I slowly sink down into the tub with an audible sigh, the warmth tucking me in. Slithering forward until the back of my head is submerged, the sounds become muffled as water surrounds my ears, the buzzing forcibly muting thoughts of anything else, sucking me into the moment at hand. I rest there for a minute, taking slow, cognizant breaths, eyeing the ceiling, noticing details I previously had not, like the peace that silence extends and, of course, things that need cleaning.
A few times per week, I take baths. Quiet, warm, and cozy, they’re my winter indulgence. Typically, I grab a book, a bathrobe… and my phone. The intention is always to read, but often I don’t make it there, planning to quickly check email. Mindlessly and with inevitability, my fingers walk from Google to Facebook to Instagram … And then 20 minutes have passed as quickly as they came, my body too warm to stand another second, face damp with sweat, I emerge having squandered my bit of reprieve and solitude.
But what is it, the payoff? To disconnect from life? Responsibility? Or the alternative- connection and the search for stimulation? In all likelihood, a bit of both.
On days when things are rewarding, the phone doesn’t receive a second thought, banished to the darkness of the nightstand drawer for hours on end. Those moments, when my entire family is home and together, brimming with interaction and activity, it acts as an enemy, overwhelming me, reminiscent of a heavy rock strapped to my back. Even a text message can feel like an assault.
Other days, it’s akin to a best friend, offering comfort and distraction amidst the predictability of weekday chores and schedules, a lifeline instead of a burden.
How can this dichotomy exist, and with such emotional polarity?
The missing link appears to be purpose. But, the to-do list of motherhood IS purposeful. Laundry, cleaning, cooking- all purpose laden because they involve an enormous role that we’ve taken on. We can’t omit them from our weeks. They are part of parenting, but so is going to the park with your husband and children and climbing the treehouse together, or confiscating your five-year old’s scooter to ride as fast as you can downhill.
The difference is that those things are fun, they’re fulfilling. My heart literally feels full after moments of that kind, a balloon slowly inflating, and my chest stays swollen for hours beyond.
Laundry, not so much.
But, we can’t run off all the time in search of satisfying interactions with friends and family. The purposeful drudgery has to happen, to remind us of how sweet the alternative is, and so your son can get back into his favorite sweatpants after you do it, his face lighting up and inflating your balloon of a heart a lil', on a Tuesday morning.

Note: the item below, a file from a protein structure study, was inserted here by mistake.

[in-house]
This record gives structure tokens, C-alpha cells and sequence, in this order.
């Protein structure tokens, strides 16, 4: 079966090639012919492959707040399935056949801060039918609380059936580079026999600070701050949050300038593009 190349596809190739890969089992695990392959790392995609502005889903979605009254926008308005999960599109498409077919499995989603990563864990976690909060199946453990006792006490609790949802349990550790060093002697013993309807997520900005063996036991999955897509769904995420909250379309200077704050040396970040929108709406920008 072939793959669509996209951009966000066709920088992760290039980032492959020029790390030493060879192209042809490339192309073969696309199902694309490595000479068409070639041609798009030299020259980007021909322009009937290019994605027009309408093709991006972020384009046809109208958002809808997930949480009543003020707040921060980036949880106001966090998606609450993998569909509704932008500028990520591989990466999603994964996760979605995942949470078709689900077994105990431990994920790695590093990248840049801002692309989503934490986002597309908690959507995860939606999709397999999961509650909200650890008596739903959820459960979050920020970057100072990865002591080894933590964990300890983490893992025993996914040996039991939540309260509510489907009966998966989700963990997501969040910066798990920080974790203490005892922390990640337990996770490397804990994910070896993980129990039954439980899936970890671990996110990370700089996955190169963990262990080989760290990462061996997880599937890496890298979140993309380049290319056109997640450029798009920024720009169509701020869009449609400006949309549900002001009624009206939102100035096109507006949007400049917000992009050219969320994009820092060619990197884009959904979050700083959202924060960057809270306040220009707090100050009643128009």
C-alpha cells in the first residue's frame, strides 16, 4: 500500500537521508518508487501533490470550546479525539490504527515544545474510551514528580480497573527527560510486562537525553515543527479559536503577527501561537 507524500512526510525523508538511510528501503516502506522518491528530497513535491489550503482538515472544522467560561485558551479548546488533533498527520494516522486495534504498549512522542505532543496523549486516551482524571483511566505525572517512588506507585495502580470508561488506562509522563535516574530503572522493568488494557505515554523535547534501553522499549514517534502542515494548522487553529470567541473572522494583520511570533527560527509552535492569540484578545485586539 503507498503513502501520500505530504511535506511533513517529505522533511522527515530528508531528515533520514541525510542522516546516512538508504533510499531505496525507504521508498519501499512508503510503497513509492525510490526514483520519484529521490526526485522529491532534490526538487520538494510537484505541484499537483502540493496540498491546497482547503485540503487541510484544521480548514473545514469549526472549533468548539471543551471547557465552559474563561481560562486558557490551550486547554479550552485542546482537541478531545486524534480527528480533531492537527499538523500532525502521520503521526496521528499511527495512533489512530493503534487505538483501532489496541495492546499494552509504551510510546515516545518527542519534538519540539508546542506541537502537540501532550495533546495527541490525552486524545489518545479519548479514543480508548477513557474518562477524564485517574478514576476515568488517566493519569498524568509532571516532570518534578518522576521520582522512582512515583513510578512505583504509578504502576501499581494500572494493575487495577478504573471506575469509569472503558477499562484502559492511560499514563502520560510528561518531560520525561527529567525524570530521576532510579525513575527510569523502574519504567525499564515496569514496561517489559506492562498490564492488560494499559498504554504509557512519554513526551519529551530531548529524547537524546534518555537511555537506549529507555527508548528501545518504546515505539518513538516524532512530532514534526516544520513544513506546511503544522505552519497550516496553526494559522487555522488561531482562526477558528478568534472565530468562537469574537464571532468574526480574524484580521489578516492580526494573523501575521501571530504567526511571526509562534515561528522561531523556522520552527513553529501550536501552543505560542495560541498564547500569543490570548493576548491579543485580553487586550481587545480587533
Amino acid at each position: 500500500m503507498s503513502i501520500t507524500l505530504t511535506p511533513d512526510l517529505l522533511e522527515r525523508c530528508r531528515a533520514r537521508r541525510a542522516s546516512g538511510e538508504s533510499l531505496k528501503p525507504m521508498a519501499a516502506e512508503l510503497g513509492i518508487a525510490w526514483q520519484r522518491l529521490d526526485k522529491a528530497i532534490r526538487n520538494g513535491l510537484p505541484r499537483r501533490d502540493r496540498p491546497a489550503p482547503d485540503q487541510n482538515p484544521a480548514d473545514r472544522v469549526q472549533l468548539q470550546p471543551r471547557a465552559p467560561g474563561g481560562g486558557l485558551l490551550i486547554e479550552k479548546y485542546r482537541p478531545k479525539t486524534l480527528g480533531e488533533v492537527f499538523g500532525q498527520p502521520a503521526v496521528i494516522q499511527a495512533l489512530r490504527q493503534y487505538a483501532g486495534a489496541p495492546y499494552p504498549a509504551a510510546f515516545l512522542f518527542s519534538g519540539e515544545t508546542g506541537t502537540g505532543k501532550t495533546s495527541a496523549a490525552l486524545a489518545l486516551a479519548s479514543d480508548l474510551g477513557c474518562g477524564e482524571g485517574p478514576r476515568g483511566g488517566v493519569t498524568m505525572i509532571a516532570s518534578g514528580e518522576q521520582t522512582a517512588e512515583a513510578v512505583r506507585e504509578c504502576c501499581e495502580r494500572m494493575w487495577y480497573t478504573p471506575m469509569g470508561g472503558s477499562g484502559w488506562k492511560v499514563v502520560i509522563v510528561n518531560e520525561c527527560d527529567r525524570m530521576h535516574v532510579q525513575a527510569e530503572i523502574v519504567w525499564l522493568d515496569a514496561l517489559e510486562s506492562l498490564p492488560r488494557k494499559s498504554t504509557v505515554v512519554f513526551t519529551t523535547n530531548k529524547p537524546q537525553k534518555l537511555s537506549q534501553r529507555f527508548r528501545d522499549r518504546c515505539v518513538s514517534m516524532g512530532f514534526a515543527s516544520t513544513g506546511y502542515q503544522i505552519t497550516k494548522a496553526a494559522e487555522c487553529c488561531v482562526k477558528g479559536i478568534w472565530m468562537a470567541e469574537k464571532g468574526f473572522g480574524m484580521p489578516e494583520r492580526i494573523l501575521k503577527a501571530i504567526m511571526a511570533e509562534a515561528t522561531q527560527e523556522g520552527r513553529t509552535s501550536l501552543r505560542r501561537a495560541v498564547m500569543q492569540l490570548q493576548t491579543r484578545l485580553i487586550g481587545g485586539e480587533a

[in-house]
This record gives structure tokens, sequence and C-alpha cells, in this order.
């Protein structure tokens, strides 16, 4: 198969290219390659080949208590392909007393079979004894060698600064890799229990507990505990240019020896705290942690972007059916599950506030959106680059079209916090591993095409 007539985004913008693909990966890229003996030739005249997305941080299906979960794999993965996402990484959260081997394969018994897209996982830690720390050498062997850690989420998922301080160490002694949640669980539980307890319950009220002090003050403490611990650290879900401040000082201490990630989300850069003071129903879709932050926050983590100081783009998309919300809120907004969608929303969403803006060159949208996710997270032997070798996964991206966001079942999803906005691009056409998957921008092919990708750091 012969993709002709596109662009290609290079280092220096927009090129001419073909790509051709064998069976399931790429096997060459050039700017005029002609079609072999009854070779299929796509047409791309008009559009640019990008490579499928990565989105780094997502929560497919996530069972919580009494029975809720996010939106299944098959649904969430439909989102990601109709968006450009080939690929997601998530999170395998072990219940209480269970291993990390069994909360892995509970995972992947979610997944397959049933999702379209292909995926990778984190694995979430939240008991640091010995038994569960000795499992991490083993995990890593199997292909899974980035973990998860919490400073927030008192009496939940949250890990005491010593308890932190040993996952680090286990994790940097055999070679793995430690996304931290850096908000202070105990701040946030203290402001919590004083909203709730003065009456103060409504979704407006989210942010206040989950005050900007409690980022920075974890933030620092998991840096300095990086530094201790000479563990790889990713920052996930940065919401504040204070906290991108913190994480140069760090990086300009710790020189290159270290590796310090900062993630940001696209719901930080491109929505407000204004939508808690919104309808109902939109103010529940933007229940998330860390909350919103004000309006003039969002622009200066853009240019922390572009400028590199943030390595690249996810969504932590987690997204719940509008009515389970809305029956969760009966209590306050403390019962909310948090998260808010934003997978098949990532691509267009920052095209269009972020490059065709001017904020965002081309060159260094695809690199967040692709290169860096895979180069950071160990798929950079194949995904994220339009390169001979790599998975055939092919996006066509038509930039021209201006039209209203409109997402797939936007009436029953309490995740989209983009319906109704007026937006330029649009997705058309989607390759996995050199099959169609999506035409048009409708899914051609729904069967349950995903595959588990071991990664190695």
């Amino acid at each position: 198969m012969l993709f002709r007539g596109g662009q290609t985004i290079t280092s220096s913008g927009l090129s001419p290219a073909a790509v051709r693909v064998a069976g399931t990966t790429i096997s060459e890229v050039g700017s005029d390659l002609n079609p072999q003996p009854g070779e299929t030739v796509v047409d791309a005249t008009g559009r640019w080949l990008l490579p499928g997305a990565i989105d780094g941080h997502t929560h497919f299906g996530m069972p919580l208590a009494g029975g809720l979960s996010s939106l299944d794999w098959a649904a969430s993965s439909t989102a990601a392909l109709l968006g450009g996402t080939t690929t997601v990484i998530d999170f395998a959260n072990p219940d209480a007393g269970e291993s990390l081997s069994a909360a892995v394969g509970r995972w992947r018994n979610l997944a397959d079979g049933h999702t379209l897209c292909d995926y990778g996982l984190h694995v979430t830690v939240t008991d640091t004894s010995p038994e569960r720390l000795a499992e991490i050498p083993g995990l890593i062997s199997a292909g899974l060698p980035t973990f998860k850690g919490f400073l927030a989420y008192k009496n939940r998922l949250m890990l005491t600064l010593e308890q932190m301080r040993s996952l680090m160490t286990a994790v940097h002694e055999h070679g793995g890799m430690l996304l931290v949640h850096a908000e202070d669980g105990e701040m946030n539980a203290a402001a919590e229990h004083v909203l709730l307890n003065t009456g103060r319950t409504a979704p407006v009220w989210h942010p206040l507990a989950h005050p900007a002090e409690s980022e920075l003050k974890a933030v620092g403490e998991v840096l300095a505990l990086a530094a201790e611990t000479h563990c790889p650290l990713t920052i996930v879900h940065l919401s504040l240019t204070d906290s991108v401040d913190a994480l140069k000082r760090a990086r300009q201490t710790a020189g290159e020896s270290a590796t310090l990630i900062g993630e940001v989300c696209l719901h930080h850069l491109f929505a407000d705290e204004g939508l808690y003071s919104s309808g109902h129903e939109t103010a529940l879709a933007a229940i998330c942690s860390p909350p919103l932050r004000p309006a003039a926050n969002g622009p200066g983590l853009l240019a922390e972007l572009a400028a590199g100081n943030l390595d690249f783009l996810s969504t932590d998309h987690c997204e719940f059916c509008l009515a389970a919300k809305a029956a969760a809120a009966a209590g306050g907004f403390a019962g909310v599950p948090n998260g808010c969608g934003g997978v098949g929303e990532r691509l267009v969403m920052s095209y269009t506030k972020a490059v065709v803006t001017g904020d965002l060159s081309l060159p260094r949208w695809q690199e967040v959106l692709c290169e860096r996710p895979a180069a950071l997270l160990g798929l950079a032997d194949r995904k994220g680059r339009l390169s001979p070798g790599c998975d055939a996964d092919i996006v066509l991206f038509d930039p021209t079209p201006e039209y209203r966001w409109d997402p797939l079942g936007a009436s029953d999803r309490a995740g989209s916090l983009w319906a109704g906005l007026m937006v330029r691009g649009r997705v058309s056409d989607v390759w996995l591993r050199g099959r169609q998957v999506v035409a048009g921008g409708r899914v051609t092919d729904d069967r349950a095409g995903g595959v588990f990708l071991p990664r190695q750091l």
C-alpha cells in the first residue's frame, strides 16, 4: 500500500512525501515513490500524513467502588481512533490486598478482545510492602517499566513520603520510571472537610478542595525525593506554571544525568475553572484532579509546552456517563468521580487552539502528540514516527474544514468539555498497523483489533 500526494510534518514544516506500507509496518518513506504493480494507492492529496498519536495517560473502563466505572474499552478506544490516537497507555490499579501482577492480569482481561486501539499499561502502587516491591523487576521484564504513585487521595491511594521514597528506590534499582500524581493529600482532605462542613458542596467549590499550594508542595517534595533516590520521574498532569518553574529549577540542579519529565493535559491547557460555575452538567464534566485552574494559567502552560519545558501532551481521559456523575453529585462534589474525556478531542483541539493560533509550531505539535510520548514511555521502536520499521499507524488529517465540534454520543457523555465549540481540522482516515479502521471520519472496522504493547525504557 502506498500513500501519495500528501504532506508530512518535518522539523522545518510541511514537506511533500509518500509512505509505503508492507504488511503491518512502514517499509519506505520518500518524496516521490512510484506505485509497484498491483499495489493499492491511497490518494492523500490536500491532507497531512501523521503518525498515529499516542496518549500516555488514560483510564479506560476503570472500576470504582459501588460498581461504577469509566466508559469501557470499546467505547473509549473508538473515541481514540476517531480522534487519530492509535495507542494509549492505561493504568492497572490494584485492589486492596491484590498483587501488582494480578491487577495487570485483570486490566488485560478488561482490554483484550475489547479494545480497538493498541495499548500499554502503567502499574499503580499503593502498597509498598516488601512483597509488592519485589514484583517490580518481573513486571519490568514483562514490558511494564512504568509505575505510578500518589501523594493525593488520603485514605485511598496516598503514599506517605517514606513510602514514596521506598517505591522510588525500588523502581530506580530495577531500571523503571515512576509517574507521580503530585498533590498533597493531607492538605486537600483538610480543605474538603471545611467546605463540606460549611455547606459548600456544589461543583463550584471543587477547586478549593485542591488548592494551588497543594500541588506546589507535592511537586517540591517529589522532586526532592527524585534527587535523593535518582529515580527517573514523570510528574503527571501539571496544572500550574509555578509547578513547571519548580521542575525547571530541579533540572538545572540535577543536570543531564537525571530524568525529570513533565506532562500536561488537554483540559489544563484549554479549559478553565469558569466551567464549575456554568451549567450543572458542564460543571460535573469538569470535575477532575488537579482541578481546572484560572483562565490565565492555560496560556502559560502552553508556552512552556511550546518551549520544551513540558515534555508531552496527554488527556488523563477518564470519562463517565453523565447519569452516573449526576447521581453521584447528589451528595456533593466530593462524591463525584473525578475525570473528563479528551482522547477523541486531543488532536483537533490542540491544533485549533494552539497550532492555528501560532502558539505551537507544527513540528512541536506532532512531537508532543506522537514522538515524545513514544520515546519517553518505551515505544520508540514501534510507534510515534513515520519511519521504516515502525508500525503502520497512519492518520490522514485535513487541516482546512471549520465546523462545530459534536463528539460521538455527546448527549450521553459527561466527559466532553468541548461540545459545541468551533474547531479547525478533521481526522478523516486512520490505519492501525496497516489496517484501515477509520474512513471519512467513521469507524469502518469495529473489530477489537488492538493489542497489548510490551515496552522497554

It’s okay to sometimes lose yourself in the phone. The folded underwear and rumpled shirts in front of you won’t mind. Inspiration and information abound on social media, even if a lot of sifting is required to get there. Embrace the connection that can be found as you sit on a to-do list that isn’t nearly as fun as riding fast down a hill or racing your son and losing fair and square with a belly laugh.
But, on this to-do list day in the tub, my phone was at 1%, so I set it aside and noticed my senses, experienced being unstimulated, and got my hair wet. These moments, alone and silent, shouldn’t be stolen by mindless social media surfing. There's a discomfort with idleness that we've all come to feel because stimulation is consistently at our fingertips in a plethora of forms. Birthing, allowing, and nurturing occasions of nothingness can help center us and rebalance that habitual restlessness. Instead of finishing the bath sweaty and heavy, I felt dewy, light, and uplifted; ready to conquer the list, to answer the calls of the crock pot below, to be present with my daughter and the boys, after they returned from school.
What I’m trying to say is that it’s not about good or bad, yes or no. This isn’t a black and white issue. Sometimes we need that connection, even if it’s vaguely false in its cyber nature. But, it’s important to protect the moments that we can fill up without it, guard them with our heart balloons so that we can be walking on high as often as life permits.
*Tips for helping with phone addiction:
-Turn your phone to grayscale. Pictures aren’t nearly as interesting in black and white. Just press the home key 3 times to switch back and forth.
-Move your apps that prove to be the greatest offenders around, so your fingers can’t mindlessly wander to them.
-Commit to keeping the phone in a drawer for the first 20 minutes upon waking. Starting off on the right foot can set the tone for the rest of your day. Of course, this requires nixing it as an alarm clock.
-Make certain rooms tech-free, like the bathroom. (You might have to think in there. Gasp!)
-Give yourself 10 minutes with it at night, and then agree to tune into your spouse instead.
-Never while eating, and please, never with friends.